Wednesday, January 25, 2006

Earth & Altar

Wow. What an amazing book; very challenging. I finished reading it tonight as I sipped a hot chocolate at Starbucks all by myself, which is worth italicizing. I really like Eugene Peterson, and would like to buy about a half dozen more of his titles. Maybe I can get my parents to bring them when they come.

Earth & Altar covers eleven Psalms and shows how praying them will help release us from the self-centeredness that not only stunts our own growth but damages society as well. Lots of good stuff, but the last chapter was particularly relevant. Here's a bit of it, as Peterson delves into Ps. 45, a wedding song. He is describing the bride, a princess marrying a king in another land:
She is in a strange country. She is in unfamiliar territory, addressed in strangely accented speech, away from the cozy securities of friends and family. She is full of longings for what she has left. As long as she is attached to her childhood and her family and her customs (that is, the things that certified her acceptance and significance), she is incapable of a new venture in love.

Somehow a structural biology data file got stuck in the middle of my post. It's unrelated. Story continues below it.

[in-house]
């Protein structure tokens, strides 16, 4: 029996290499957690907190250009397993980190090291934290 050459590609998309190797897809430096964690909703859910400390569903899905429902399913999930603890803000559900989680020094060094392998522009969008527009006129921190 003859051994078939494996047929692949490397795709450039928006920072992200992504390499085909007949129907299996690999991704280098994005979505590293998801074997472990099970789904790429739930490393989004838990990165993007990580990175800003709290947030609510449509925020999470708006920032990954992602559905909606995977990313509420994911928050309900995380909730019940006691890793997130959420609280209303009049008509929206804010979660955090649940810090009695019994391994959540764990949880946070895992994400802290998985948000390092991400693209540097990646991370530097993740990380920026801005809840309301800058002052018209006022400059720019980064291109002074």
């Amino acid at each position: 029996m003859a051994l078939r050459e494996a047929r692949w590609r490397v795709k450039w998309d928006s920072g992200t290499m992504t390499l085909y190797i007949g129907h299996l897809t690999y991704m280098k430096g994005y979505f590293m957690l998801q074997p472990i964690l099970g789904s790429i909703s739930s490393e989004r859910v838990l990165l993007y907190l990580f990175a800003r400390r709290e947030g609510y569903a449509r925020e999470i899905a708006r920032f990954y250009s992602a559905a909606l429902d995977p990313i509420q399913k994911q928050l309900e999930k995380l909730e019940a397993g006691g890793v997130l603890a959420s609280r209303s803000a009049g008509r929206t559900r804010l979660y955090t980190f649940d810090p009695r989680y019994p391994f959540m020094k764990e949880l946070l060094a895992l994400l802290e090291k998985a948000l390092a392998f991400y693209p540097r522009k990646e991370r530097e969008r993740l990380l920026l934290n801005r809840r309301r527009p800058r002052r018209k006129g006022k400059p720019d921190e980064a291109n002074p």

He goes on to say:
Love launches us into new territory. To explore the new, the old must be left. It means leaving earlier levels of accomplishment and relationship and growing into new ones. Every act of love is a risk of the self. There are no guarantees in love. Much can go wrong: we can get hurt; we can be rejected; we can be deceived. But without risking these perils there can only be a repetition of old patterns, the routinization of old comforts.
And then he addresses the self:
The self cannot be itself if it does not grow, and for a creature made in the image of God to grow is to love. No living being can be static.... Self love is obsessed with keeping what it has and adding a little more of the same. That is why it is so boring. There is never anything new to say, nothing new to discover. Self-love assesses its position by what is has and is panicked at the thought of losing any of it. Forced into new relationships, into new situations, its first consideration is not of the new fields for love but of the appalling prospects of loss. So it clings. It holds. And it whines.
This has been my struggle over the last five years, knowing that great possibilities lie before me if I will only let go of the familiar. Easier said than done, although I'd like to think I've made some progress.

The book has been republished under the title, "Where Your Treasure Is." I recommend it highly.

1 comment:

Lowa said...

Cool! I will look into it.